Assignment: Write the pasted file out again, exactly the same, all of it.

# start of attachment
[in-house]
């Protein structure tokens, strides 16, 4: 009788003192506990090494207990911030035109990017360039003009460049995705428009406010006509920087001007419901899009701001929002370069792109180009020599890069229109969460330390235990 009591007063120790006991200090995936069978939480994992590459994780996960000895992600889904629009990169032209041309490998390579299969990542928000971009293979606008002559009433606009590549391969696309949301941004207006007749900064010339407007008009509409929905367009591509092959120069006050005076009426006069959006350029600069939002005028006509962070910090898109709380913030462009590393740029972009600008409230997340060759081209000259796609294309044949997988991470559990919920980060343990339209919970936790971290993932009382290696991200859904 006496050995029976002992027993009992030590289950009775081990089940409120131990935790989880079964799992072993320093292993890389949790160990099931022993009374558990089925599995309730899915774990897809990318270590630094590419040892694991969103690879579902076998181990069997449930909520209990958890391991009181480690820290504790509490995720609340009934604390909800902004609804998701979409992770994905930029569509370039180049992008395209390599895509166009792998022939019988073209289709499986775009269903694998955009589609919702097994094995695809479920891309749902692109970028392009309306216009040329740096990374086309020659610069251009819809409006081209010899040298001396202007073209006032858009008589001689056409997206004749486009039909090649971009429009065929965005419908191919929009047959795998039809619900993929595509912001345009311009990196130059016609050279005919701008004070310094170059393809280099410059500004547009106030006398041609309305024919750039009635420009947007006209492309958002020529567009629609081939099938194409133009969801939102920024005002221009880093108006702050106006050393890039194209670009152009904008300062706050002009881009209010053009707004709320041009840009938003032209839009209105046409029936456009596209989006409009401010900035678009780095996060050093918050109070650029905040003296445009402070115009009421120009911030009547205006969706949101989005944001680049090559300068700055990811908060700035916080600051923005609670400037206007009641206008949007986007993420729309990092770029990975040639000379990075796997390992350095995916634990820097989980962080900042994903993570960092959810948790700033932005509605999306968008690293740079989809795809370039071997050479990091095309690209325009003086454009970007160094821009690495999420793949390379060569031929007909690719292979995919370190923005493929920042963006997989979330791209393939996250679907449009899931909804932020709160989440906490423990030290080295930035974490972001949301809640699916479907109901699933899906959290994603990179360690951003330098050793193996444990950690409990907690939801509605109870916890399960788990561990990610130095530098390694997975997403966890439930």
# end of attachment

[in-house]
């Protein structure tokens, strides 16, 4: 009788003192506990090494207990911030035109990017360039003009460049995705428009406010006509920087001007419901899009701001929002370069792109180009020599890069229109969460330390235990 009591007063120790006991200090995936069978939480994992590459994780996960000895992600889904629009990169032209041309490998390579299969990542928000971009293979606008002559009433606009590549391969696309949301941004207006007749900064010339407007008009509409929905367009591509092959120069006050005076009426006069959006350029600069939002005028006509962070910090898109709380913030462009590393740029972009600008409230997340060759081209000259796609294309044949997988991470559990919920980060343990339209919970936790971290993932009382290696991200859904 006496050995029976002992027993009992030590289950009775081990089940409120131990935790989880079964799992072993320093292993890389949790160990099931022993009374558990089925599995309730899915774990897809990318270590630094590419040892694991969103690879579902076998181990069997449930909520209990958890391991009181480690820290504790509490995720609340009934604390909800902004609804998701979409992770994905930029569509370039180049992008395209390599895509166009792998022939019988073209289709499986775009269903694998955009589609919702097994094995695809479920891309749902692109970028392009309306216009040329740096990374086309020659610069251009819809409006081209010899040298001396202007073209006032858009008589001689056409997206004749486009039909090649971009429009065929965005419908191919929009047959795998039809619900993929595509912001345009311009990196130059016609050279005919701008004070310094170059393809280099410059500004547009106030006398041609309305024919750039009635420009947007006209492309958002020529567009629609081939099938194409133009969801939102920024005002221009880093108006702050106006050393890039194209670009152009904008300062706050002009881009209010053009707004709320041009840009938003032209839009209105046409029936456009596209989006409009401010900035678009780095996060050093918050109070650029905040003296445009402070115009009421120009911030009547205006969706949101989005944001680049090559300068700055990811908060700035916080600051923005609670400037206007009641206008949007986007993420729309990092770029990975040639000379990075796997390992350095995916634990820097989980962080900042994903993570960092959810948790700033932005509605999306968008690293740079989809795809370039071997050479990091095309690209325009003086454009970007160094821009690495999420793949390379060569031929007909690719292979995919370190923005493929920042963006997989979330791209393939996250679907449009899931909804932020709160989440906490423990030290080295930035974490972001949301809640699916479907109901699933899906959290994603990179360690951003330098050793193996444990950690409990907690939801509605109870916890399960788990561990990610130095530098390694997975997403966890439930």